Health & Fit Don't Blame Your Bad Teeth On Your Genes

02:28  14 september  2017
02:28  14 september  2017 Source:   newsweek.com

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We can blame a lot on our parents—our weird Christmas traditions or inexplicable fear of balloons for instance—but one thing we have to take credit for is our oral health. A new study involving twin siblings has found that there are some aspects of our oral health that are hereditary

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Oral health is determined by what you eat and how well you look after your teeth.: Teeth_09_13© Photo Courtesy of Getty/PAUL J. RICHARDS Teeth_09_13 A recent study has determined that hereditary bacteria plays little role in our likeliness to develop cavities.

We can blame a lot on our parents—our weird Christmas traditions or inexplicable fear of balloons for instance—but one thing we have to take credit for is our oral health. A new study involving twin siblings has found that although there are aspects of our oral health that are hereditary, the factors that play a role in our likelihood to develop cavities are all our own.

It’s pretty clear by now that there is bacteria everywhere, but when it comes to the human body, the warm, moist mouth is a particular hotspot for these little critters. Recently, researchers from The J. Craig Venter Institute, a nonprofit genomics research institute, took a closer look at some of the bacteria in our mouth to determine the limits of our genetics on oral health.

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If your teeth are far from perfect, you can lay part of the blame on your parents. Though genetic dentistry is still in its infancy, scientists have identified five areas where genes play a role in tooth decay

Tooth decay, wonky teeth , yellow teeth . These are all aspects of dental health some people blame on their parents, thinking bad teeth run in the family. But our recently published research shows one of these – tooth decay – is largely down to environmental factors and not your genes .

“What we are seeing here is that in general you do indeed inherit the microbes that make up your mouth from your parents,” Dr. Chris Dupont, one of the researchers involved with the study, told Newsweek. “But it turned out that the microbes you inherit from your parents don’t generally cause cavities. Instead it’s more due to what you eat, your lifestyle and your diet.”

For the study the team looked at twins, both fraternal and identical, to better understand the role that genetics play in our oral health. The team also specifically looked at twins from the ages of 5 to 11, because they hypothesized that younger children would have an oral microbiome which more closely resembles the one we are born with than adults. In addition, younger twins are more likely to share the same environment than older twins.

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The taste receptor gene TAS2R38 may be to blame for your picky eating! 2. Teeth that are anything but white. Drinking coffee, wine, soda, and even juice can permanently stain and damage teeth . Other bad habits like smoking and chewing tobacco do a real number on your pearly whites…and not a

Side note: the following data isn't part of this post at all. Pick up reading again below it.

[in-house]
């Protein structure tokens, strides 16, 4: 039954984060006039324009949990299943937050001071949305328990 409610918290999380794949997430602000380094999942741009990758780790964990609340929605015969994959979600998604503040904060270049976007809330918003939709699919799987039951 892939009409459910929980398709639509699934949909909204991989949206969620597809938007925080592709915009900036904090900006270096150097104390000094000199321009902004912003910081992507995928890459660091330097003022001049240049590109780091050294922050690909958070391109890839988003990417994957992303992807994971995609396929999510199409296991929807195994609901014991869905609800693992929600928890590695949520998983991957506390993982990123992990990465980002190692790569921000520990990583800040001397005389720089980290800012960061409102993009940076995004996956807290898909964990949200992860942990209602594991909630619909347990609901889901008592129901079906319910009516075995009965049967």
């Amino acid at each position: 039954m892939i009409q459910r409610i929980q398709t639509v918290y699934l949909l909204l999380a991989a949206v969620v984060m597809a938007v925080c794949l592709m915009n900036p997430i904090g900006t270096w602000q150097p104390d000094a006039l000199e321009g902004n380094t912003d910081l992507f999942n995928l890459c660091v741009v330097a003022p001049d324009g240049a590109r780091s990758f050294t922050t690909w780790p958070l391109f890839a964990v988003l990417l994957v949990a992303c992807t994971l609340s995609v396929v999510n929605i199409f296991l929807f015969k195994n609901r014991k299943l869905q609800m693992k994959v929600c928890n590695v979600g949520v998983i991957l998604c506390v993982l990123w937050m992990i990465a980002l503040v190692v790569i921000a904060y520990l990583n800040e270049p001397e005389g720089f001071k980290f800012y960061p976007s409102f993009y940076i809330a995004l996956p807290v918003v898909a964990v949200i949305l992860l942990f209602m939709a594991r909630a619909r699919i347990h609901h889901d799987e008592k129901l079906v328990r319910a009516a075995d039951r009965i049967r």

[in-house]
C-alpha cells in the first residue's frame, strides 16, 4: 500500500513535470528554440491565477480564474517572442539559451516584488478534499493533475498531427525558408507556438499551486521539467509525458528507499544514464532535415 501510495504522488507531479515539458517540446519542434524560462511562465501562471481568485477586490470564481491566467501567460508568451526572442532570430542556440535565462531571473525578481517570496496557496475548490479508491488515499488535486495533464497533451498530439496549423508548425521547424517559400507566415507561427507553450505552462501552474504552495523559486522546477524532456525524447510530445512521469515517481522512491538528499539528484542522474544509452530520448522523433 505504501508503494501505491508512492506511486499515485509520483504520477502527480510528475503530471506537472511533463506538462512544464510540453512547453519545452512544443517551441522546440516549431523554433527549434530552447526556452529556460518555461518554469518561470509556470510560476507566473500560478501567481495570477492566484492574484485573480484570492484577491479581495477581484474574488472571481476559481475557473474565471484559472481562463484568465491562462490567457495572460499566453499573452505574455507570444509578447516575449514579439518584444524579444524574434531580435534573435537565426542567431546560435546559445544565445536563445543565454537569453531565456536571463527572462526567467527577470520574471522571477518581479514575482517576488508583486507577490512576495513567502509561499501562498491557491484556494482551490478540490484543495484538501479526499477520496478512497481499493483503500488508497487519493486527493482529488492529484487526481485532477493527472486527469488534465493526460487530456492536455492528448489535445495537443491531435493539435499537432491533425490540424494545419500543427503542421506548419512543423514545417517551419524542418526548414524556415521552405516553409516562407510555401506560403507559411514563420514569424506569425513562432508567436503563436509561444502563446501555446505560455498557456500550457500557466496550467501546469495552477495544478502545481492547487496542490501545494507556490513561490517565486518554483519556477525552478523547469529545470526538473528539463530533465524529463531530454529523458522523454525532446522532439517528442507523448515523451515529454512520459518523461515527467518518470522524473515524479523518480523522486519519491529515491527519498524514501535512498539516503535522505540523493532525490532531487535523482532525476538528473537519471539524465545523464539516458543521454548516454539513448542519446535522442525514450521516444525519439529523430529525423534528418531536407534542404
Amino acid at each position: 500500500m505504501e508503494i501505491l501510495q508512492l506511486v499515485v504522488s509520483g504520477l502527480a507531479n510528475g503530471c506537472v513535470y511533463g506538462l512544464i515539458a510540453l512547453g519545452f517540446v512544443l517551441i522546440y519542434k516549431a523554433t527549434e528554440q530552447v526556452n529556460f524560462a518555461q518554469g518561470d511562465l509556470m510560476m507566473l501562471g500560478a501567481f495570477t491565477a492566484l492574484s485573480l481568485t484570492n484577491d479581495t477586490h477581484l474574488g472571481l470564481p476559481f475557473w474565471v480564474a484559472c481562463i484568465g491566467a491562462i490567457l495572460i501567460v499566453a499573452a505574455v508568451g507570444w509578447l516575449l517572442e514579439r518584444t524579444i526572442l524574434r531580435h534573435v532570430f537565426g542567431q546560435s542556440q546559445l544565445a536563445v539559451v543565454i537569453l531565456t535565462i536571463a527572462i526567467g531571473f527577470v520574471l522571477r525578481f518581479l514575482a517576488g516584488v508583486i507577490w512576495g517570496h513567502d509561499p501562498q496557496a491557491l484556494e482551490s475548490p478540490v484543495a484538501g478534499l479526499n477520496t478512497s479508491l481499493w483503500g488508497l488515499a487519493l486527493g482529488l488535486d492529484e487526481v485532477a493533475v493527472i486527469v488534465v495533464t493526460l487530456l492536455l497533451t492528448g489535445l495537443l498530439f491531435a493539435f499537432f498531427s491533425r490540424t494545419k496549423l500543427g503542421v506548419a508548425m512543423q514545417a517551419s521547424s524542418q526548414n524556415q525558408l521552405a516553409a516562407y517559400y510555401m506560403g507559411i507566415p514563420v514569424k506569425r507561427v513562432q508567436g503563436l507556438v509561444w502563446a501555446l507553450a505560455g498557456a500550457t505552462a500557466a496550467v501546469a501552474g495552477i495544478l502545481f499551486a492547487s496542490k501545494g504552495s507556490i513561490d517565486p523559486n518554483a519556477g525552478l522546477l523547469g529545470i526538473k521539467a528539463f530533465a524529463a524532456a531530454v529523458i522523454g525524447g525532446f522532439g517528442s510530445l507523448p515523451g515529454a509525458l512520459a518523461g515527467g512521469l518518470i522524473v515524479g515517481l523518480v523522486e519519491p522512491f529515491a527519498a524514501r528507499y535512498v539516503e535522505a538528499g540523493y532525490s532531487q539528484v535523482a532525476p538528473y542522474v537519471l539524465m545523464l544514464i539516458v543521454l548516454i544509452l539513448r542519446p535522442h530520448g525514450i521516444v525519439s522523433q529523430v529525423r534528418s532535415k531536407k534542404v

Tooth decay, wonky teeth , yellow teeth . These are all aspects of dental health some people blame on their parents, thinking bad teeth run in the family. But our recently published research shows one of these – tooth decay – is largely down to environmental factors and not your genes .

Cavities are formed when bacteria in the mouth convert sugar to acidic plaque that eats away at the tooth. Therefore the type of bacteria in your mouth plays a major role in how likely you are to get cavities. However, the study results emphasized that we do not inherit these cavity-forming bacteria from mom and dad, but rather pick them up through our own poor lifestyle choices.

In addition to uncovering the origin of mouth bacteria, the study found that the amount of hereditary bacteria in our mouth diminishes over time. The findings are novel, as it’s the first time that researchers have actually sequenced the bacteria that make up our mouth, tracing both where they come from and what they do or don’t do.

“I think this actually emphasizes what we already believe, that it’s your habit and lifestyle that influence cavities, and that it’s important to brush your teeth and limit sugar intake,” said Dupont.

And what are inherited bacteria responsible for? It's still a mystery, but the J. Craig Venter Institute plans follow-up studies to find out what exactly we can blame mom and dad for.

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Does Sparkling Water Actually Hydrate You? .
Carbonated water has gotten a lot of negative attention due to studies claiming too much can destroy the enamel on your teeth, and questions have also been raised about sparkling water's hydrating power.&nbsp;We all have that one friend who downs cans of La Croix faster than you can drink a bottle of water. Sparkling water lovers claim they drink more cups of water daily, the drink is totally calorie free, and it's a better alternative to drinking soda. But on the flip side, carbonated water has gotten a lot of negative attention due to studies claiming too much can destroy the enamel on your teeth, and questions have also been raised about sparkling water's hydrating power.

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